Symptoms and Signs of Drug Allergy

Medical Author: John P. Cunha, DO, FACOEP
Medically Reviewed on 9/19/2022

Doctor's Notes on Drug Allergy

Any unintended effect of a drug such as a drug allergy or drug intolerance is considered an adverse reaction. A drug allergy is an immune reaction to a drug while drug intolerance is an unwanted side effect of a drug that is not caused by the immune system or problems with the metabolism of the drug. When the immune system overreacts, a drug is viewed as a chemical "invader," or antigen. This is called a hypersensitivity reaction.

Symptoms of drug allergies include

  • skin symptoms include hives, itching, flushing, lip swelling, tongue swelling, or eye swelling.

Other symptoms may include

Symptoms of severe allergic reactions (anaphylaxis or anaphylactic shock) can be life-threatening and may include

What Is the Treatment for a Drug Allergy?

Treatment for drug allergies depends on the severity of the reaction. If you have what you think is an allergic reaction to a drug, stop taking the medication and contact your doctor right away. If the reaction is severe or if you have shortness of breath, facial swelling, throat swelling, or feel like passing out from an allergic drug reaction, CALL 911 immediately to go to an emergency department.

For severe reactions, the following medications are usually given right away to rapidly reverse symptoms:

  • Epinephrine (EpiPen, Auvi-Q)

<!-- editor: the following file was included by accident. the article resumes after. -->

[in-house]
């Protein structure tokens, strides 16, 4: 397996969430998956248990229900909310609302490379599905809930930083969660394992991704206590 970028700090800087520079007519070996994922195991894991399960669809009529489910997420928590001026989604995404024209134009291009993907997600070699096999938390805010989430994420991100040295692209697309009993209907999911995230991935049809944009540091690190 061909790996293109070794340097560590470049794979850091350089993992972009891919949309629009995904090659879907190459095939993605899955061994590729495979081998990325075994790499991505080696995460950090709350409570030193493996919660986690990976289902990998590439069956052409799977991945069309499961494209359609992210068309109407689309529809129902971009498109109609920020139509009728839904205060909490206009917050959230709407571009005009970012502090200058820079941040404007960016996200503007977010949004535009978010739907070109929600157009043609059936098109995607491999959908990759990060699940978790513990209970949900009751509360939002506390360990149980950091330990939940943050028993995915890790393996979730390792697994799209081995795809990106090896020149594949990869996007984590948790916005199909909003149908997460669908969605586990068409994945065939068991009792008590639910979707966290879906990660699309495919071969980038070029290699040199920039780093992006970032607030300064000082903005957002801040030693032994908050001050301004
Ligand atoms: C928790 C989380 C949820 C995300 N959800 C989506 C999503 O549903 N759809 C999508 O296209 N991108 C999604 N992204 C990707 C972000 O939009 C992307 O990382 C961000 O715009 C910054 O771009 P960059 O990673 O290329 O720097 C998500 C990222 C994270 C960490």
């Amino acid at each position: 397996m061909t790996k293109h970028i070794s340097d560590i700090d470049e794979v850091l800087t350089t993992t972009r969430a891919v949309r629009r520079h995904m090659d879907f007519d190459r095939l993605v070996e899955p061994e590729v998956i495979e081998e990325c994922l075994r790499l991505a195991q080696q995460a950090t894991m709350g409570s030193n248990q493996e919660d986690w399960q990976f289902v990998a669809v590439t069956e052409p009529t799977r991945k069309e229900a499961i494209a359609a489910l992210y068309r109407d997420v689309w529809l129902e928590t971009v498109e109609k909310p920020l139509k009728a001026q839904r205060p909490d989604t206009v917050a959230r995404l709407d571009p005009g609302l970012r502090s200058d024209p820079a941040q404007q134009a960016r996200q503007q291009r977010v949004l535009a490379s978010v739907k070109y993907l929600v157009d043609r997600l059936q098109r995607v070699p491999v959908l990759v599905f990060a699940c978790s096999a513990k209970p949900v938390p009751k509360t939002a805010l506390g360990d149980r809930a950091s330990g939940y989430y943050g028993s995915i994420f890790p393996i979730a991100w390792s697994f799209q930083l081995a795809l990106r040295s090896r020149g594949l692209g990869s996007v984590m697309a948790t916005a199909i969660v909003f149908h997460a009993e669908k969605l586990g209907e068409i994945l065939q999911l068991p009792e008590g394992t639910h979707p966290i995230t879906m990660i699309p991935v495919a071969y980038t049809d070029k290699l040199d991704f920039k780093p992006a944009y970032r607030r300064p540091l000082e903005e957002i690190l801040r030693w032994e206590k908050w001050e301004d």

• This drug is given only in very severe reactions (anaphylaxis).
    • If you carry an epinephrine auto-injector for allergies, use it right away
  • Antihistamines, such as diphenhydramine (Benadryl)
    • This drug is given in intravenously (IV) or in a muscle to rapidly reverse the actions of histamine
    • Oral diphenhydramine is usually enough for a less severe reaction
  • Corticosteroids
    • Corticosteroids are usually given via IV at first for rapid reversal of the effects of the mediators
    • These drugs reduce swelling and many other symptoms of allergic reactions
    • It will probably be necessary to take an oral corticosteroid for several days after this

For less severe reactions oral medications may be given. For mild allergic drug reactions drugs, medications such as these may be used:

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Kasper, D.L., et al., eds. Harrison's Principles of Internal Medicine, 19th Ed. United States: McGraw-Hill Education, 2015.